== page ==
It’s now widely accepted that virtualization is one of those industry-wide “techtonic” shifts that, like previous shifts to client-server architecture or to the Internet, mark the beginning of a major transformation in how datacenters are architected and run. However, the virtualization transformation doesn’t stop there. The recurring theme that we hear from customers and partners is that the transformational effect of virtualization goes far beyond technology to directly impacting how IT looks at the economics and cost structure of the datacenter. At the core of this economic shift is the fact that in the virtualized datacenter, applications run on shared compute resources, not on dedicated ones like in the old physical datacenter. Customers tell us that in the new reality of the virtual datacenter the main variable driving planning and budgeting activities isn’t the number of physical servers any more, but the number of virtual machines (i.e. applications). In our experience, we have found that for this reason in the context of a fully or even partially virtualized datacenter application-based or VM-based models do a more accurate job of quantifying cost because they inherently factor in the economies of scale of multiple applications running on a shared infrastructure. It is very intuitive to recognize that, everything else equal, a higher the number of VMs per virtualization host, aka. VM density, corresponds to a higher infrastructure utilization rate and a lower average cost of running an application.
To help companies see how to implement a per-VM cost model for their datacenter, we asked IDC to work with one of our customers – Landmark Healthcare – and document how they are using an application-based cost model to track the cost structure evolution of their datacenter in their journey to the fully virtualized datacenter and the private cloud. The findings were documented in the IDC White Paper sponsored by VMware, The Economics of Virtualization: Moving Toward an Application – Based Cost Model.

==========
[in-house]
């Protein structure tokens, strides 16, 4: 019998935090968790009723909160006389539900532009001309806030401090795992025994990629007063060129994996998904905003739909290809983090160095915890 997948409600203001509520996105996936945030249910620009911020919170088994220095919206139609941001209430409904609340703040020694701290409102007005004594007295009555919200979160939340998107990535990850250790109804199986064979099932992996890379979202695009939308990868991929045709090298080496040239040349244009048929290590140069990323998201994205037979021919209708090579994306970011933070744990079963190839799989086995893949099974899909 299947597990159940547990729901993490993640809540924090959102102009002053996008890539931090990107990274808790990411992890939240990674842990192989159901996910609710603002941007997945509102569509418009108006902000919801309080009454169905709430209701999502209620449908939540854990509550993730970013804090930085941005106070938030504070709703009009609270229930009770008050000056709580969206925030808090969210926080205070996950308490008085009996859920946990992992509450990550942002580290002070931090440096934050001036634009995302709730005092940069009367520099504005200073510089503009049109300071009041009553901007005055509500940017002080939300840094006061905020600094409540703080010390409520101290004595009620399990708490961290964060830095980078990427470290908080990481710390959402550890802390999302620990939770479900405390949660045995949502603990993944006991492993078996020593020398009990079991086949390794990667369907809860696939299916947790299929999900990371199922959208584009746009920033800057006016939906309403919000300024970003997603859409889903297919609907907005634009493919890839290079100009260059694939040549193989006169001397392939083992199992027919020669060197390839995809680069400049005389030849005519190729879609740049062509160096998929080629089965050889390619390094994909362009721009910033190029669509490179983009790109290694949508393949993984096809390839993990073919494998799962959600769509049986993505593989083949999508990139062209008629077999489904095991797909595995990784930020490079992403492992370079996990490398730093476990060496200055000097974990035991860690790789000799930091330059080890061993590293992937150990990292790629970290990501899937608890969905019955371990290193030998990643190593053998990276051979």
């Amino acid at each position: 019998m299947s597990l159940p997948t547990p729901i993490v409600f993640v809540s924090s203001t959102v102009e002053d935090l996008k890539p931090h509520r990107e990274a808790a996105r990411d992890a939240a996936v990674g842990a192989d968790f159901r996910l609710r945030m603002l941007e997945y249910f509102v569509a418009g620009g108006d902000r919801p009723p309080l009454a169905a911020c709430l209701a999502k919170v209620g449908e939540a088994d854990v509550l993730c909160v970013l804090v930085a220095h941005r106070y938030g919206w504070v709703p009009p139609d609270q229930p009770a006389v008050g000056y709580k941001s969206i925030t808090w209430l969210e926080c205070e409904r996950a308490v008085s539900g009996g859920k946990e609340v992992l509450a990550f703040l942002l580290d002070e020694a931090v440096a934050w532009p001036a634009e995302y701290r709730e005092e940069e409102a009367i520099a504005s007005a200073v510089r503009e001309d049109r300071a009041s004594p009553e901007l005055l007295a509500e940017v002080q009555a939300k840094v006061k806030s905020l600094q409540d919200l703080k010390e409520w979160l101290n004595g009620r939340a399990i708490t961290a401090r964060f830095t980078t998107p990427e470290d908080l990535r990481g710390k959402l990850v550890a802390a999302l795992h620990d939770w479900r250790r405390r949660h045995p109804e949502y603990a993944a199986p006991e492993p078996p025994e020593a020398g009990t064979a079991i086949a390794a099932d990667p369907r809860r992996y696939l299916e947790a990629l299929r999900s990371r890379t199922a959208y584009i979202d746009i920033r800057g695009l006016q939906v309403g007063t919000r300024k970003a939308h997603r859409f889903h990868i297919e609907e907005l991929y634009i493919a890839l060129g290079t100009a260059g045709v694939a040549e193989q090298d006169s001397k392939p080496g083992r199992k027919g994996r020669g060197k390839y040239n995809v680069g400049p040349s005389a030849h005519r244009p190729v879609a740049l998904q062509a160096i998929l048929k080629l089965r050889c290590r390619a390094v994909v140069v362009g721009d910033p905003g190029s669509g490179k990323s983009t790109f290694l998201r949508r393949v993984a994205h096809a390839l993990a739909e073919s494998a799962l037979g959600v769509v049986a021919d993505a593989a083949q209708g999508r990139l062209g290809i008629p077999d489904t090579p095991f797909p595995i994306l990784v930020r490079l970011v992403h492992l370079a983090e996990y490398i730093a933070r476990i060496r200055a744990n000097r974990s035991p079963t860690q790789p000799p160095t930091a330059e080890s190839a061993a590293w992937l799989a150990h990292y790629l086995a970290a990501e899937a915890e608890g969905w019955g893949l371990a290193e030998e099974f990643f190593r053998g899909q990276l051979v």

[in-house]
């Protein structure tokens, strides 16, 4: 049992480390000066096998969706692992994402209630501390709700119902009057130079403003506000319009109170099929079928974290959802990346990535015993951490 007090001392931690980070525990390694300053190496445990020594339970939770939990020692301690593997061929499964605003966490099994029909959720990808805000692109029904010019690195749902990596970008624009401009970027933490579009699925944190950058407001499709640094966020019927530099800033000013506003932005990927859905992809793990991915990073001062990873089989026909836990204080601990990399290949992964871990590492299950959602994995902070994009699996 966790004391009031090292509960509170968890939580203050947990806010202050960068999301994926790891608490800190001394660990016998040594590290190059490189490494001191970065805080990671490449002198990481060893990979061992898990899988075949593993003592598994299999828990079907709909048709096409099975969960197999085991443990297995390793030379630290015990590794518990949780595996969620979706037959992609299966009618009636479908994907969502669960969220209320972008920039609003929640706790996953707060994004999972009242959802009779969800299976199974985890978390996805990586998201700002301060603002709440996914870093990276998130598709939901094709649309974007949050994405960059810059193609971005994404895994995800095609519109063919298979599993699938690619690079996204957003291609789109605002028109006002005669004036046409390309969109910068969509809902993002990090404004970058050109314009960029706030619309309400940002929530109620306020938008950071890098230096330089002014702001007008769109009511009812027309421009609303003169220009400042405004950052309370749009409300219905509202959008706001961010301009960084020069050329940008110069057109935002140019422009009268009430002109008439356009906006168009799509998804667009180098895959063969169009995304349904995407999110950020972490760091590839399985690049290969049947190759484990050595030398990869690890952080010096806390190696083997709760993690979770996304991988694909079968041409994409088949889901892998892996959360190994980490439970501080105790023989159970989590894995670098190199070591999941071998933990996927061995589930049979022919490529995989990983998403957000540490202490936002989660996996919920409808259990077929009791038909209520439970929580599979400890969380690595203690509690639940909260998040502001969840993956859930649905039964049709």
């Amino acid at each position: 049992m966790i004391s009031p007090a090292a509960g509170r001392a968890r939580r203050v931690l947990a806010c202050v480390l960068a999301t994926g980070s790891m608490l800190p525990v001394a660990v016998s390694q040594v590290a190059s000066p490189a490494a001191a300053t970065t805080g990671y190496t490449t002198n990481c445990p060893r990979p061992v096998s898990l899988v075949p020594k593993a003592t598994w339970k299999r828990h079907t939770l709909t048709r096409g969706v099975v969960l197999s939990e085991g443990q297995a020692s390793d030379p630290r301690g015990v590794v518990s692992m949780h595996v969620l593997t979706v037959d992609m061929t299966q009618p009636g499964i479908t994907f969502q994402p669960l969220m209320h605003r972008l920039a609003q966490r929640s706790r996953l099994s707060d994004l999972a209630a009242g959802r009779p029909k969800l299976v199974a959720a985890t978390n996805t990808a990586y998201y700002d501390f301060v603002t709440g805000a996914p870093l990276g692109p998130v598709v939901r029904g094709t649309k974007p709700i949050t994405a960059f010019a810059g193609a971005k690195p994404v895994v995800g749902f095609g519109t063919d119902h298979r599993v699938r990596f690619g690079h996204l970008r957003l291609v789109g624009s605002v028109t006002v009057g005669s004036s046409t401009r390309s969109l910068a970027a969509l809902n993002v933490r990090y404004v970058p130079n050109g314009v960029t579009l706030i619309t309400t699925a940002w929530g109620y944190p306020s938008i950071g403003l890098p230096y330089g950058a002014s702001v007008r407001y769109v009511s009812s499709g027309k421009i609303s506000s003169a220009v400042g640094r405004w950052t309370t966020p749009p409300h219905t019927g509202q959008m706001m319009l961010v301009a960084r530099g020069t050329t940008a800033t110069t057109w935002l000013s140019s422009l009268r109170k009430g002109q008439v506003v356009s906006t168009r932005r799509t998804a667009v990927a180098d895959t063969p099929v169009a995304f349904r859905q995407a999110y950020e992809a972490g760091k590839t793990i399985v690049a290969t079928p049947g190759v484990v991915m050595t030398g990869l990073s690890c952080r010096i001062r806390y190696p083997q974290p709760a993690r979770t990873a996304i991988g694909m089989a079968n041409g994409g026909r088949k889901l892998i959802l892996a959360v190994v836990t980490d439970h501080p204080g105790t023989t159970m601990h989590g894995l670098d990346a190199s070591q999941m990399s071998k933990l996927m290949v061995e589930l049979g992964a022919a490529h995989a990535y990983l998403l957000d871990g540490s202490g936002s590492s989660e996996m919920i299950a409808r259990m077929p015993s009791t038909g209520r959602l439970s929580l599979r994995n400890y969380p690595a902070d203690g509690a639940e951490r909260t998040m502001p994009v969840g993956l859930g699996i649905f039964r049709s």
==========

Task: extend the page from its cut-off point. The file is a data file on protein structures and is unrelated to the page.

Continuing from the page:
"Very clearly the existing process for the datacenter are undergoing a dramatic transformation. IDC believes that we are entering a new business cycle for IT and that virtualization will remain the foundation for enabling and driving a new set of economics for the datacenter. As customers increasingly deploy virtual environments they find themselves re-evaluating their traditional procurement and sourcing models. We continue to see cost per application as a more valid metric for measuring datacenter efficiency that will challenge existing server-based cost models." – Michelle Bailey, Research VP, Enterprise Platforms and Datacenter Trends
Landmark Healthcare – IDC Case Study Summary
Landmark Healthcare is an insurance provider for chiropractic medicine, currently generating $20+ millions in revenues with about 110 employees. The company is transitioning its business from that of a pure-play insurance company to one that specializes in claims processing and claims analytics for other health care providers. In 2008 Landmark decided to virtualize about half of their business applications in an effort to consolidate their server install base and contain their expected growth. Like many others, Landmark rapidly realized that the benefits of a virtual infrastructure could be extended well beyond the initial capital savings into areas like improved business continuity, faster application deployment, simpler management and higher productivity. Coming from the success of their initial virtualization phase and seeing the tremendous additional value they could get, Landmark now plans to virtualize all the remaining business applications and to invest in an iSCSI storage array to leverage business continuity features like VMware HA, VMotion, and Fault Tolerance. Once this second virtualization phase is completed in 2010, Landmark’s datacenter will be 100% virtual and will have enough extra capacity to support the expected applications growth for the following two years. In this time frame, Landmark expects it will only have to continue expanding its disk storage capacity according to the typical needs of its applications.